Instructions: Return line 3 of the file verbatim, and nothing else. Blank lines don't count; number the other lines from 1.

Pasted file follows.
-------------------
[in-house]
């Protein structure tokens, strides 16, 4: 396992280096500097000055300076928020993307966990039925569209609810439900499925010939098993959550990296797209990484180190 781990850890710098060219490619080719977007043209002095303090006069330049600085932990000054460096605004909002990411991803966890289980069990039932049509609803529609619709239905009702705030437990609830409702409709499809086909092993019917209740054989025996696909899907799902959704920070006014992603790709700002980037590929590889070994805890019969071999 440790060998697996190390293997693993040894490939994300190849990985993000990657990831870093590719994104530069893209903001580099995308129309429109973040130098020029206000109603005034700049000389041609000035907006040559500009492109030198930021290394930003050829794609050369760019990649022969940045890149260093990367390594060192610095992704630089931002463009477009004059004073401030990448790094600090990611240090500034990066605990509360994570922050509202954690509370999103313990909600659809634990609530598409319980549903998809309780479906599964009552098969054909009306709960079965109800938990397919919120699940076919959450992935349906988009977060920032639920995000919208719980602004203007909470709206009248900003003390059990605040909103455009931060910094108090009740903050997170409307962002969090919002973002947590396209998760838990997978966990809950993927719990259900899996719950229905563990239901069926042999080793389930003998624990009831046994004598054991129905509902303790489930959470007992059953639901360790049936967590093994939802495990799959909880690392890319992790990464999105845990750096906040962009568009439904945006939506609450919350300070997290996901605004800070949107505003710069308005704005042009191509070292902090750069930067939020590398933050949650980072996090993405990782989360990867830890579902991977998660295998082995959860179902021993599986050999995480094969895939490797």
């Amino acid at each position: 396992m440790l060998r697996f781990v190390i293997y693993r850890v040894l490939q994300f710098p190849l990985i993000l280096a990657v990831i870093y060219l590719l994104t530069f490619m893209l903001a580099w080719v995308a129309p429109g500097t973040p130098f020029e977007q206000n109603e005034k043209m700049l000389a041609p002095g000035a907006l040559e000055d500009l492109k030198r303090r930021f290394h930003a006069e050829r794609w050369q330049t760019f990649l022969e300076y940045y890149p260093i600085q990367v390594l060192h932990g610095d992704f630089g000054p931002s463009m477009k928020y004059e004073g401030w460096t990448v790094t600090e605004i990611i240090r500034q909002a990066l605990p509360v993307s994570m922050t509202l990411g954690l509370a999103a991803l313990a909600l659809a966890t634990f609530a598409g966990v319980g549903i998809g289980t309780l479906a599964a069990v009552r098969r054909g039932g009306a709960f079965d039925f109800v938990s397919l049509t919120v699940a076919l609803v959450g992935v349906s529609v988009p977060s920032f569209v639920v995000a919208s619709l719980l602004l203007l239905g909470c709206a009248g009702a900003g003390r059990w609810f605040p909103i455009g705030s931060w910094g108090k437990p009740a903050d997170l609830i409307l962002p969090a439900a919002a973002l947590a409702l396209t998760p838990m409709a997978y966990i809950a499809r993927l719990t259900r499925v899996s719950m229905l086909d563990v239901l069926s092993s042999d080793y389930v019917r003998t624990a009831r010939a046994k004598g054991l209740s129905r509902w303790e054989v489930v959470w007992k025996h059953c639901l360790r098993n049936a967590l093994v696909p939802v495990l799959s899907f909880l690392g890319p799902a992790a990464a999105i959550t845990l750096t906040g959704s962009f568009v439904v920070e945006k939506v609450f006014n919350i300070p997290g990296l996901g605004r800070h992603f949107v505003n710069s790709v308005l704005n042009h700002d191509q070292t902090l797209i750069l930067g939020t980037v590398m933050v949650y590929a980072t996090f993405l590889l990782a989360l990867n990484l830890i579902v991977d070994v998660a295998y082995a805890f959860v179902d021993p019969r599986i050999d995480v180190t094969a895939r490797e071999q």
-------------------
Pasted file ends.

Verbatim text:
């Amino acid at each position: 396992m440790l060998r697996f781990v190390i293997y693993r850890v040894l490939q994300f710098p190849l990985i993000l280096a990657v990831i870093y060219l590719l994104t530069f490619m893209l903001a580099w080719v995308a129309p429109g500097t973040p130098f020029e977007q206000n109603e005034k043209m700049l000389a041609p002095g000035a907006l040559e000055d500009l492109k030198r303090r930021f290394h930003a006069e050829r794609w050369q330049t760019f990649l022969e300076y940045y890149p260093i600085q990367v390594l060192h932990g610095d992704f630089g000054p931002s463009m477009k928020y004059e004073g401030w460096t990448v790094t600090e605004i990611i240090r500034q909002a990066l605990p509360v993307s994570m922050t509202l990411g954690l509370a999103a991803l313990a909600l659809a966890t634990f609530a598409g966990v319980g549903i998809g289980t309780l479906a599964a069990v009552r098969r054909g039932g009306a709960f079965d039925f109800v938990s397919l049509t919120v699940a076919l609803v959450g992935v349906s529609v988009p977060s920032f569209v639920v995000a919208s619709l719980l602004l203007l239905g909470c709206a009248g009702a900003g003390r059990w609810f605040p909103i455009g705030s931060w910094g108090k437990p009740a903050d997170l609830i409307l962002p969090a439900a919002a973002l947590a409702l396209t998760p838990m409709a997978y966990i809950a499809r993927l719990t259900r499925v899996s719950m229905l086909d563990v239901l069926s092993s042999d080793y389930v019917r003998t624990a009831r010939a046994k004598g054991l209740s129905r509902w303790e054989v489930v959470w007992k025996h059953c639901l360790r098993n049936a967590l093994v696909p939802v495990l799959s899907f909880l690392g890319p799902a992790a990464a999105i959550t845990l750096t906040g959704s962009f568009v439904v920070e945006k939506v609450f006014n919350i300070p997290g990296l996901g605004r800070h992603f949107v505003n710069s790709v308005l704005n042009h700002d191509q070292t902090l797209i750069l930067g939020t980037v590398m933050v949650y590929a980072t996090f993405l590889l990782a989360l990867n990484l830890i579902v991977d070994v998660a295998y082995a805890f959860v179902d021993p019969r599986i050999d995480v180190t094969a895939r490797e071999q």